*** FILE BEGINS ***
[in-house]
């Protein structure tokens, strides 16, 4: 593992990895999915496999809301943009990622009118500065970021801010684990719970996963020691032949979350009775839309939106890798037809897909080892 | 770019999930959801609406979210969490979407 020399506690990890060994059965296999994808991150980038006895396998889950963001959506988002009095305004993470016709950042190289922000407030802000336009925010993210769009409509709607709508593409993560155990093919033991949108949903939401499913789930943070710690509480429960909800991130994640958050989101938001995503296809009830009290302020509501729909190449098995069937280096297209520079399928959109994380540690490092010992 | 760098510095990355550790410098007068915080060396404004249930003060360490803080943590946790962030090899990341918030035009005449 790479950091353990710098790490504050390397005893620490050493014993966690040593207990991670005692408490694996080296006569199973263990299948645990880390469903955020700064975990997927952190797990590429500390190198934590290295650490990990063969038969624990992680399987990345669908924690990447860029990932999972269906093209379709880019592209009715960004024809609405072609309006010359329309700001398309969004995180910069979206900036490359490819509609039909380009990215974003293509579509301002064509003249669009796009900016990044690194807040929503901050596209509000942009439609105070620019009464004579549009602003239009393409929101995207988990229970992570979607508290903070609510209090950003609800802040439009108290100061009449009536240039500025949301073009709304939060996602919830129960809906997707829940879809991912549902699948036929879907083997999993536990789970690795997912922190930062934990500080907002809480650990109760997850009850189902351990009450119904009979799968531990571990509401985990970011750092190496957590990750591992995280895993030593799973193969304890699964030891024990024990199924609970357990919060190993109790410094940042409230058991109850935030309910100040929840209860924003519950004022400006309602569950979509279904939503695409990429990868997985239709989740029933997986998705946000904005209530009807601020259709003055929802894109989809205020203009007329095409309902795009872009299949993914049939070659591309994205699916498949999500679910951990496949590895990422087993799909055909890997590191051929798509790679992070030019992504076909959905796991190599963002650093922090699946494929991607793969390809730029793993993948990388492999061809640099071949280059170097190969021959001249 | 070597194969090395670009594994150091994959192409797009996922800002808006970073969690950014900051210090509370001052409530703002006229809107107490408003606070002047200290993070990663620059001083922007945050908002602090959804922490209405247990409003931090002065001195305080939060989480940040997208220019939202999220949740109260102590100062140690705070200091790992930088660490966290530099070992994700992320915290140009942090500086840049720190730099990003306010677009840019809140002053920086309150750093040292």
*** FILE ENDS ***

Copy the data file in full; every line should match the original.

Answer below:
[in-house]
């Protein structure tokens, strides 16, 4: 593992990895999915496999809301943009990622009118500065970021801010684990719970996963020691032949979350009775839309939106890798037809897909080892 | 770019999930959801609406979210969490979407 020399506690990890060994059965296999994808991150980038006895396998889950963001959506988002009095305004993470016709950042190289922000407030802000336009925010993210769009409509709607709508593409993560155990093919033991949108949903939401499913789930943070710690509480429960909800991130994640958050989101938001995503296809009830009290302020509501729909190449098995069937280096297209520079399928959109994380540690490092010992 | 760098510095990355550790410098007068915080060396404004249930003060360490803080943590946790962030090899990341918030035009005449 790479950091353990710098790490504050390397005893620490050493014993966690040593207990991670005692408490694996080296006569199973263990299948645990880390469903955020700064975990997927952190797990590429500390190198934590290295650490990990063969038969624990992680399987990345669908924690990447860029990932999972269906093209379709880019592209009715960004024809609405072609309006010359329309700001398309969004995180910069979206900036490359490819509609039909380009990215974003293509579509301002064509003249669009796009900016990044690194807040929503901050596209509000942009439609105070620019009464004579549009602003239009393409929101995207988990229970992570979607508290903070609510209090950003609800802040439009108290100061009449009536240039500025949301073009709304939060996602919830129960809906997707829940879809991912549902699948036929879907083997999993536990789970690795997912922190930062934990500080907002809480650990109760997850009850189902351990009450119904009979799968531990571990509401985990970011750092190496957590990750591992995280895993030593799973193969304890699964030891024990024990199924609970357990919060190993109790410094940042409230058991109850935030309910100040929840209860924003519950004022400006309602569950979509279904939503695409990429990868997985239709989740029933997986998705946000904005209530009807601020259709003055929802894109989809205020203009007329095409309902795009872009299949993914049939070659591309994205699916498949999500679910951990496949590895990422087993799909055909890997590191051929798509790679992070030019992504076909959905796991190599963002650093922090699946494929991607793969390809730029793993993948990388492999061809640099071949280059170097190969021959001249 | 070597194969090395670009594994150091994959192409797009996922800002808006970073969690950014900051210090509370001052409530703002006229809107107490408003606070002047200290993070990663620059001083922007945050908002602090959804922490209405247990409003931090002065001195305080939060989480940040997208220019939202999220949740109260102590100062140690705070200091790992930088660490966290530099070992994700992320915290140009942090500086840049720190730099990003306010677009840019809140002053920086309150750093040292």